North Dakota's Senate passed three pro-life measures on Thursday in an effort to reduce the number of abortions that are performed in the state, and to provide safety measures to protect women's health.
The legislative body passed Senate Bills 2303 and 2305, and Senate Concurrent Resolution 4009. SB 2303 defines a human being as a person at any stage of life, and "ensures that the protection that our criminal laws afford to victims of crimes extends to all human beings born and unborn." The Bill does, however, allow a physician to perform an abortion if a woman's life is threatened by a medical emergency that could endanger her life.
In addition, SB 2305 will require a physician to be licensed in North Dakota in order to perform abortions within the state, and to also be an OB-GYN with admitting privileges at a local hospital in case a woman sustains an injury during an abortion; and SCR 4009 calls for a primary election vote in 2014 to put Personhood language in the state's Constitution to declare that, "the inalienable right to life of every human being at any stage of development must be recognized and protected."
More than 1,200 abortions are performed in North Dakota every year at the state's sole abortion clinic, the Red River Women's Clinic, located in Fargo.
Sen. Spencer Berry (R-Fargo), who's also a physician, was the primary sponsor of SB 2305. If the bill is passed by the House, a physician who performs abortions will be required to be an OB-GYN with hospital admitting privileges.
"This provision would ensure the ability of the physician performing the abortion to follow a patent to the hospital emergency room or operating room and admit and care for the patient as necessary should any complications arise," said Sen. Berry to fellow members of the Senate Judiciary Committee. "The credentialing process of the hospital would assure that only qualified physicians are providing abortion services in our state."
Pro-life advocates who've been working at the state-level to encourage legislators and governors to pass Personhood amendments are encouraged by the progress that they're seeing in states, such as North Dakota.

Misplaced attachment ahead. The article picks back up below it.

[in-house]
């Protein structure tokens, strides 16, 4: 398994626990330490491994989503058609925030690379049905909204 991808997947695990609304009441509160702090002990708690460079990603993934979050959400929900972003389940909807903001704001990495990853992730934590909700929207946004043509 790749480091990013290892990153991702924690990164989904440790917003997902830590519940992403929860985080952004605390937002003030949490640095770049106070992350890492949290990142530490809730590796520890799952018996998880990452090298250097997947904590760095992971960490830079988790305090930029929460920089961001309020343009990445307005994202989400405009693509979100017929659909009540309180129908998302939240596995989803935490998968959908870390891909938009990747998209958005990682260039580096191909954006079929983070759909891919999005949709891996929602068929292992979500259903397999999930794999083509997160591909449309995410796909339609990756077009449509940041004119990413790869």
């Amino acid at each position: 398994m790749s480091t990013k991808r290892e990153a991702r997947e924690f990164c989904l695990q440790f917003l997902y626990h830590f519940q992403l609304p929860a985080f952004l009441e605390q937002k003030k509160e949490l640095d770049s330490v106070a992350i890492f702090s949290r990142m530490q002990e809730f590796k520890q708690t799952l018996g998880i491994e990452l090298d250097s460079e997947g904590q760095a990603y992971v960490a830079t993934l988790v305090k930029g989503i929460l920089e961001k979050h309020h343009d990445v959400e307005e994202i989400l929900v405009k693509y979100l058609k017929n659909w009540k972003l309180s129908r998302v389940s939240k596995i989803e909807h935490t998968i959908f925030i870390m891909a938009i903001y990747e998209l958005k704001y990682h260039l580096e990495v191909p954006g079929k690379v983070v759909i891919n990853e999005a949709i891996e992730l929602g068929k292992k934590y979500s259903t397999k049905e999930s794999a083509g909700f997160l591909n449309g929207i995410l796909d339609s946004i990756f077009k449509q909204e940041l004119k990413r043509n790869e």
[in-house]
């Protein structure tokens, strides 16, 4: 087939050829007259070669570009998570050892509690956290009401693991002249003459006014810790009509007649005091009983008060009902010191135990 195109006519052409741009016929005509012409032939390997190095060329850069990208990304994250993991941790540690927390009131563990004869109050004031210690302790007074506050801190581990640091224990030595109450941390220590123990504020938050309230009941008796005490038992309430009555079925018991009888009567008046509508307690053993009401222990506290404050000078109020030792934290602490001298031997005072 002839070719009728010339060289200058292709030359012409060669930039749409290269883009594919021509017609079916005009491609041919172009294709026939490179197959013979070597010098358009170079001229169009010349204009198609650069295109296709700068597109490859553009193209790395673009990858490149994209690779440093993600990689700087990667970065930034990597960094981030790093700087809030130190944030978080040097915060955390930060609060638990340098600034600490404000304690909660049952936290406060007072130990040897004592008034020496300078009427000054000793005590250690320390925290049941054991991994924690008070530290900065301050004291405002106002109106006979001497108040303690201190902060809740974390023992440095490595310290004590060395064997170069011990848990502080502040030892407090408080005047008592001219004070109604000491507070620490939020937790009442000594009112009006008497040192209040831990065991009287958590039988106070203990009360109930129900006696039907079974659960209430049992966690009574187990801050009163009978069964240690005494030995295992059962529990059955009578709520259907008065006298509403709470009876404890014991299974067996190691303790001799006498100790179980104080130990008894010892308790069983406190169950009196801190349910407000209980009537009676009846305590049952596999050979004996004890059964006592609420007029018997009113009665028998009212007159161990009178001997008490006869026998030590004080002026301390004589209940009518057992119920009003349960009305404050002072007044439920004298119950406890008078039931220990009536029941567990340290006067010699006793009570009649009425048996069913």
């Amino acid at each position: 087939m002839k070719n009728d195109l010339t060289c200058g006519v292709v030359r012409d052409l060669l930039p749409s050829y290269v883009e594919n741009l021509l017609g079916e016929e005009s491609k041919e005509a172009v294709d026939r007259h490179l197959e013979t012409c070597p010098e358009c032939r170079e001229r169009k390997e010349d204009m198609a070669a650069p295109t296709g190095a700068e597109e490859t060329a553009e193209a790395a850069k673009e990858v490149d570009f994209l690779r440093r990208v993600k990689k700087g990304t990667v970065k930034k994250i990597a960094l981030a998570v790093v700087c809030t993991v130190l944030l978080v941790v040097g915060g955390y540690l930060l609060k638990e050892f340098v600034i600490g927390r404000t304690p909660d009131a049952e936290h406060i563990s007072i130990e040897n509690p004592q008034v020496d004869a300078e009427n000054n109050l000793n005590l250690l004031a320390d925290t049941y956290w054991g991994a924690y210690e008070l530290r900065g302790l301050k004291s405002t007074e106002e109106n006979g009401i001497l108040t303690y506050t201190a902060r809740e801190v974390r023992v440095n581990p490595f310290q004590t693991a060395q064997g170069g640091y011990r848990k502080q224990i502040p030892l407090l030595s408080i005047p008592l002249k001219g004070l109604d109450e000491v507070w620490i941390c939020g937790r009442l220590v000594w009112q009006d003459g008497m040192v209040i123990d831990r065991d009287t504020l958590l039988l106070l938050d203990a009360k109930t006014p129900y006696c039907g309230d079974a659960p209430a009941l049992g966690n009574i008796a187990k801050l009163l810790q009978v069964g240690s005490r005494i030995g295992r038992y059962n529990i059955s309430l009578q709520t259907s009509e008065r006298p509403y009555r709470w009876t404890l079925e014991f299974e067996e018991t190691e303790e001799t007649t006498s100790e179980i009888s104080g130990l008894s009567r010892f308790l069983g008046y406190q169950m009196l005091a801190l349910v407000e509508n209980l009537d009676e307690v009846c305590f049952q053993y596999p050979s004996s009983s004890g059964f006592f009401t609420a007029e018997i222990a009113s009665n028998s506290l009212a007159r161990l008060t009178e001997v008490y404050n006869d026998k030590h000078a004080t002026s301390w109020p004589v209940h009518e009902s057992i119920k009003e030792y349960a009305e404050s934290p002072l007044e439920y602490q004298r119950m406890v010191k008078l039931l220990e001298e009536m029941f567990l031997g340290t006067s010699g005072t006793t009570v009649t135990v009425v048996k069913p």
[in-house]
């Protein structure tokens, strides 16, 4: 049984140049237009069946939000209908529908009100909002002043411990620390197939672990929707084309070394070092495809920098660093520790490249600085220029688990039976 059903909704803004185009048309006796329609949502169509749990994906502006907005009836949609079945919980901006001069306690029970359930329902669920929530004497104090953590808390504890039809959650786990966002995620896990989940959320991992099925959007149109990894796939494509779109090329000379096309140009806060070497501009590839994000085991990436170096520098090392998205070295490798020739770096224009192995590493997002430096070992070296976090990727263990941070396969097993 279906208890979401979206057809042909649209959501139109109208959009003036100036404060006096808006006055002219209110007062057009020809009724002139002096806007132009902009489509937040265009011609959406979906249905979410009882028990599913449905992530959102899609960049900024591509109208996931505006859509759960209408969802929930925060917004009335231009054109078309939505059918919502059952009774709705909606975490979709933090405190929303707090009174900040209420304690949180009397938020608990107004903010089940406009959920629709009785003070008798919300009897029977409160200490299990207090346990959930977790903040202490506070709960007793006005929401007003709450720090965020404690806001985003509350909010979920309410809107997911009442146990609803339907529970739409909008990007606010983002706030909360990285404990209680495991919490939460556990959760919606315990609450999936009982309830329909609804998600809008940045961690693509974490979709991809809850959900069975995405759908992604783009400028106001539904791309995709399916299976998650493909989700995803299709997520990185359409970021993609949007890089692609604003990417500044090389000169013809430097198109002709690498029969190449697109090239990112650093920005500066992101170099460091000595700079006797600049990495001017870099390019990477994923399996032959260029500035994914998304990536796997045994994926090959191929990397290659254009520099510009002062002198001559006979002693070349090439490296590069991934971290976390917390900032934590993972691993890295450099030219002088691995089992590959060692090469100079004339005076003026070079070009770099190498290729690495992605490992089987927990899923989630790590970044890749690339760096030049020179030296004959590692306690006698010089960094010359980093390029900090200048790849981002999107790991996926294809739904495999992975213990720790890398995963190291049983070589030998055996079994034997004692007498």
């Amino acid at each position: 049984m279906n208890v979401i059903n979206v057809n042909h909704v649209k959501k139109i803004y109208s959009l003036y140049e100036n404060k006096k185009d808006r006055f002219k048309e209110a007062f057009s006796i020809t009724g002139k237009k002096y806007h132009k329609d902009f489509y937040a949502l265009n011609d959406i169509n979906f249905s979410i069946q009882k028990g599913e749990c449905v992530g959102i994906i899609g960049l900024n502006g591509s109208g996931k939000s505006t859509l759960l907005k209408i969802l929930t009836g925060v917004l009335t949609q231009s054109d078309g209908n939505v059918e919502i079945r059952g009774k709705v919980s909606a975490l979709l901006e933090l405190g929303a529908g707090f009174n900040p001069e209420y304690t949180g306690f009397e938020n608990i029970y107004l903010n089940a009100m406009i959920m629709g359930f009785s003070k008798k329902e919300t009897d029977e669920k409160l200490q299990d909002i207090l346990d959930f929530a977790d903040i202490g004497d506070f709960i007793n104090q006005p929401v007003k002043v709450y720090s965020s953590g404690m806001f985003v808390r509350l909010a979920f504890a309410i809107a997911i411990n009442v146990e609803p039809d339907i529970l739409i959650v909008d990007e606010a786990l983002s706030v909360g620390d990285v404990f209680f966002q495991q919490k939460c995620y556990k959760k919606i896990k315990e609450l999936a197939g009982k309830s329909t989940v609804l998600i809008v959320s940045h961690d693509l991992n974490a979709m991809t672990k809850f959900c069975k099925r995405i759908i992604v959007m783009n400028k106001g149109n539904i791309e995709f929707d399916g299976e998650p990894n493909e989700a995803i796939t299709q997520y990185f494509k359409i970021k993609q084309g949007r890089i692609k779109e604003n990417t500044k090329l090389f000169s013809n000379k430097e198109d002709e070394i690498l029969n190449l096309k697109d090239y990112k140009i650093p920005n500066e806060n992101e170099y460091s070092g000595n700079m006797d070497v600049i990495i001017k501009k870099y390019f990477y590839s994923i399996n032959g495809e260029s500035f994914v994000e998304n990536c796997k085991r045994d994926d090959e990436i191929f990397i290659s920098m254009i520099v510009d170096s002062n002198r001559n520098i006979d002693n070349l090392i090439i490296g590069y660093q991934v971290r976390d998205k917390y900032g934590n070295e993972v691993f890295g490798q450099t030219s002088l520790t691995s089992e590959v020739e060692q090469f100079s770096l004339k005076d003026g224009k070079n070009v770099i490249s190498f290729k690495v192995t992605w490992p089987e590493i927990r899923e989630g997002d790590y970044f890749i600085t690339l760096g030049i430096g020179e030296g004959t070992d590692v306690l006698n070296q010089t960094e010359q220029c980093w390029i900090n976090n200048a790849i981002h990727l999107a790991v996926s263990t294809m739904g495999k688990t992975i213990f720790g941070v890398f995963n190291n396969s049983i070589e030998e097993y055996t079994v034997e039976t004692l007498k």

"North Dakota is leading the way for equal rights and protections for all human beings," said Jennifer Mason, spokesperson for Personhood USA, in a statement. "After the struggles to pass life-affirming amendments in the Senate in the past four years, we are very pleased that the North Dakota Senate has chosen to protect all living human beings. This is a historic day in North Dakota."
Mason added that SCR 4009 and SB 2303 were both written to ensure that the mother and her baby are treated as medical patients, that medical care is not inhibited, and fertility treatments are not banned.
"Abortion laws are archaic, based on 40-year-old science and technology," said Mason. "Our understanding of pregnancy and human development since Roe v Wade has changed dramatically. There is no question now that the unborn child is a human being and a person, who has a right to legal recognition and protection."
Paul Maloney of North Dakota Right to life told The Christian Post that members of his organization are "excited about the passage of SB 2305, because it will guarantee safe medical care for the women of North Dakota."
Abortion advocates, however, believe that these state legislative actions are a clear challenge to Roe v. Wade and a woman's right to get an abortion.
During her testimony before the state's Senate Judiciary Committee, Tammi Kromenaker, the director of the Red River Women's Clinic in Fargo, said, "This is not fair to the women who have the constitutional right to one. If these bills pass, it would be tantamount to banning abortion."
SB 2303 passed by a vote of 25-22; SB 2305 passed by a vote of 30-17; and SCR 4009 passed with a 26-21 vote.
The bills will now move to the North Dakota House of Representatives, which is expected to approve the measures.